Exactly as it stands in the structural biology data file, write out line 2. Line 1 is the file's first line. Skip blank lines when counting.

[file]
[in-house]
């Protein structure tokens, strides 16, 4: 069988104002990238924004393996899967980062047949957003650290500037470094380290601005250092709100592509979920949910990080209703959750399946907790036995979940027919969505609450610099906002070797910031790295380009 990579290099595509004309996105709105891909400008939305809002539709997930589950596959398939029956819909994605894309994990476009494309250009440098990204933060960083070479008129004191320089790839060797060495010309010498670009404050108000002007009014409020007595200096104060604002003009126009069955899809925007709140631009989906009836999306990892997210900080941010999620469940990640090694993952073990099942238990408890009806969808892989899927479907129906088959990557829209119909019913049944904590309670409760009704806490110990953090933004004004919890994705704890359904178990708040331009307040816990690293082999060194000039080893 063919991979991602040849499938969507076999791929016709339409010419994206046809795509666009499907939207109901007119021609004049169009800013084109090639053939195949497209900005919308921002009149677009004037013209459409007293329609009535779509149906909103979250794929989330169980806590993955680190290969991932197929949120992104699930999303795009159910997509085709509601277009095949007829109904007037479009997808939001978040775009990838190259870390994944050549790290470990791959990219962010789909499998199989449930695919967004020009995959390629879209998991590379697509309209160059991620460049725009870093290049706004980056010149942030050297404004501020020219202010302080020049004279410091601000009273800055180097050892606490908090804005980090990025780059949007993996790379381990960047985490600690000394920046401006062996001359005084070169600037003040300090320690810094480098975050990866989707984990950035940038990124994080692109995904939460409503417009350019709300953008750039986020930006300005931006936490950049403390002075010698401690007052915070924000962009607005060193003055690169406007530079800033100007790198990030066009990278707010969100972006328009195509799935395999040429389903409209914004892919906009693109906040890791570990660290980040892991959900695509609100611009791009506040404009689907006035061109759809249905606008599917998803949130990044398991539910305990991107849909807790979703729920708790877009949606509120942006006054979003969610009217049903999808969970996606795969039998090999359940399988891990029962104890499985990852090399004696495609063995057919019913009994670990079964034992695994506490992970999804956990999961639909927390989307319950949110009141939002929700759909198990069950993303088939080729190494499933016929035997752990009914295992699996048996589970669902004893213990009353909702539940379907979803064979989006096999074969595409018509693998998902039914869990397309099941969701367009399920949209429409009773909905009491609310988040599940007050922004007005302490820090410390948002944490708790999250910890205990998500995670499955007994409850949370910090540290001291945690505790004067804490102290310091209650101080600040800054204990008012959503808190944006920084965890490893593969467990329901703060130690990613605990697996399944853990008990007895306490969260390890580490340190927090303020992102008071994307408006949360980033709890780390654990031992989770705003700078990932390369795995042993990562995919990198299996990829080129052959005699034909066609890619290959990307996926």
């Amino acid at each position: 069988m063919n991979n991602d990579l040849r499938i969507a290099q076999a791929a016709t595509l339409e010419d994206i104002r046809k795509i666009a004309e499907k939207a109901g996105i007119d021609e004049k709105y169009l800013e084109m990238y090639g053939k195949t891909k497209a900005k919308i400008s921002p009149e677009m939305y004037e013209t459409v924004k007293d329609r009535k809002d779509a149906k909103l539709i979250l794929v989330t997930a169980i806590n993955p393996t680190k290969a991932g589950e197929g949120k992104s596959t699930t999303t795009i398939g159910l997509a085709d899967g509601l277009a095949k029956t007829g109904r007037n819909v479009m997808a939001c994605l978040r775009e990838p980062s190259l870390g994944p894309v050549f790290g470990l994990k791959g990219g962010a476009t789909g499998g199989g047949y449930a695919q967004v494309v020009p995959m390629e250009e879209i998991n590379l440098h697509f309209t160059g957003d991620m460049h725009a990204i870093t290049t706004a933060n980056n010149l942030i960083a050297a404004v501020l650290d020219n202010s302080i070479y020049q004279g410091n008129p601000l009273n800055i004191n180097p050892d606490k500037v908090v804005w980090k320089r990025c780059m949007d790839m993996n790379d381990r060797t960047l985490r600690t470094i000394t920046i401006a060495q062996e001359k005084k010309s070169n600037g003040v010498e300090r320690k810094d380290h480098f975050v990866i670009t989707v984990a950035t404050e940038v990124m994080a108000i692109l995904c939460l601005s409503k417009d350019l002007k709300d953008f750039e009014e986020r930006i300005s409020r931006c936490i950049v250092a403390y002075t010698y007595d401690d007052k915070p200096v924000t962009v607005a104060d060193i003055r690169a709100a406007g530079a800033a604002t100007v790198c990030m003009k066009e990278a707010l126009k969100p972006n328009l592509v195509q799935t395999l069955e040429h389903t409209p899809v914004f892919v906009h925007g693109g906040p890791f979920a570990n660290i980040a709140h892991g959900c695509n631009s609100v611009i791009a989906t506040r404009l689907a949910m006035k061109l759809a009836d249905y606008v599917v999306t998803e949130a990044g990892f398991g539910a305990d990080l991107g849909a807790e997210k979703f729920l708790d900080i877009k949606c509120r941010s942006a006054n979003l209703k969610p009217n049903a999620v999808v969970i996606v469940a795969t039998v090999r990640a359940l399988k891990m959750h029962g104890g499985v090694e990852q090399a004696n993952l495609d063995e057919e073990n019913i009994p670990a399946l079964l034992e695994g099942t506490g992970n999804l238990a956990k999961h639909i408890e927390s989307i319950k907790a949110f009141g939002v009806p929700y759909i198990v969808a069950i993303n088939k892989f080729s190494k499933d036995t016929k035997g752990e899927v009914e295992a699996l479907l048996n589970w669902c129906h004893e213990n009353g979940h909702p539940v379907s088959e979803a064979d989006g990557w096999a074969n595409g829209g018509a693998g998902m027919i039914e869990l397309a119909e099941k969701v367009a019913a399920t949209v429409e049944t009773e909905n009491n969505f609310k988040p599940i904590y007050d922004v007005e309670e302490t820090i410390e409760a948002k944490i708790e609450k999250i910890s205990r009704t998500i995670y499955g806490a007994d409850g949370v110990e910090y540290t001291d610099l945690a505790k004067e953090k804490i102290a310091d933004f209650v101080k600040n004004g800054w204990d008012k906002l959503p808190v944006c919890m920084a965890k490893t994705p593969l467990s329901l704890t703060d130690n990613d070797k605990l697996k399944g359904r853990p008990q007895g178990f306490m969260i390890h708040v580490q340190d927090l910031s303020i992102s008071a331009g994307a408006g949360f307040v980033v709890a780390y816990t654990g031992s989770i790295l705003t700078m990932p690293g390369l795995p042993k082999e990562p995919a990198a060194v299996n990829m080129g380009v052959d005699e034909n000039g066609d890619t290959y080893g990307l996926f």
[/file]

């Protein structure tokens, strides 16, 4: 069988104002990238924004393996899967980062047949957003650290500037470094380290601005250092709100592509979920949910990080209703959750399946907790036995979940027919969505609450610099906002070797910031790295380009 990579290099595509004309996105709105891909400008939305809002539709997930589950596959398939029956819909994605894309994990476009494309250009440098990204933060960083070479008129004191320089790839060797060495010309010498670009404050108000002007009014409020007595200096104060604002003009126009069955899809925007709140631009989906009836999306990892997210900080941010999620469940990640090694993952073990099942238990408890009806969808892989899927479907129906088959990557829209119909019913049944904590309670409760009704806490110990953090933004004004919890994705704890359904178990708040331009307040816990690293082999060194000039080893 063919991979991602040849499938969507076999791929016709339409010419994206046809795509666009499907939207109901007119021609004049169009800013084109090639053939195949497209900005919308921002009149677009004037013209459409007293329609009535779509149906909103979250794929989330169980806590993955680190290969991932197929949120992104699930999303795009159910997509085709509601277009095949007829109904007037479009997808939001978040775009990838190259870390994944050549790290470990791959990219962010789909499998199989449930695919967004020009995959390629879209998991590379697509309209160059991620460049725009870093290049706004980056010149942030050297404004501020020219202010302080020049004279410091601000009273800055180097050892606490908090804005980090990025780059949007993996790379381990960047985490600690000394920046401006062996001359005084070169600037003040300090320690810094480098975050990866989707984990950035940038990124994080692109995904939460409503417009350019709300953008750039986020930006300005931006936490950049403390002075010698401690007052915070924000962009607005060193003055690169406007530079800033100007790198990030066009990278707010969100972006328009195509799935395999040429389903409209914004892919906009693109906040890791570990660290980040892991959900695509609100611009791009506040404009689907006035061109759809249905606008599917998803949130990044398991539910305990991107849909807790979703729920708790877009949606509120942006006054979003969610009217049903999808969970996606795969039998090999359940399988891990029962104890499985990852090399004696495609063995057919019913009994670990079964034992695994506490992970999804956990999961639909927390989307319950949110009141939002929700759909198990069950993303088939080729190494499933016929035997752990009914295992699996048996589970669902004893213990009353909702539940379907979803064979989006096999074969595409018509693998998902039914869990397309099941969701367009399920949209429409009773909905009491609310988040599940007050922004007005302490820090410390948002944490708790999250910890205990998500995670499955007994409850949370910090540290001291945690505790004067804490102290310091209650101080600040800054204990008012959503808190944006920084965890490893593969467990329901703060130690990613605990697996399944853990008990007895306490969260390890580490340190927090303020992102008071994307408006949360980033709890780390654990031992989770705003700078990932390369795995042993990562995919990198299996990829080129052959005699034909066609890619290959990307996926």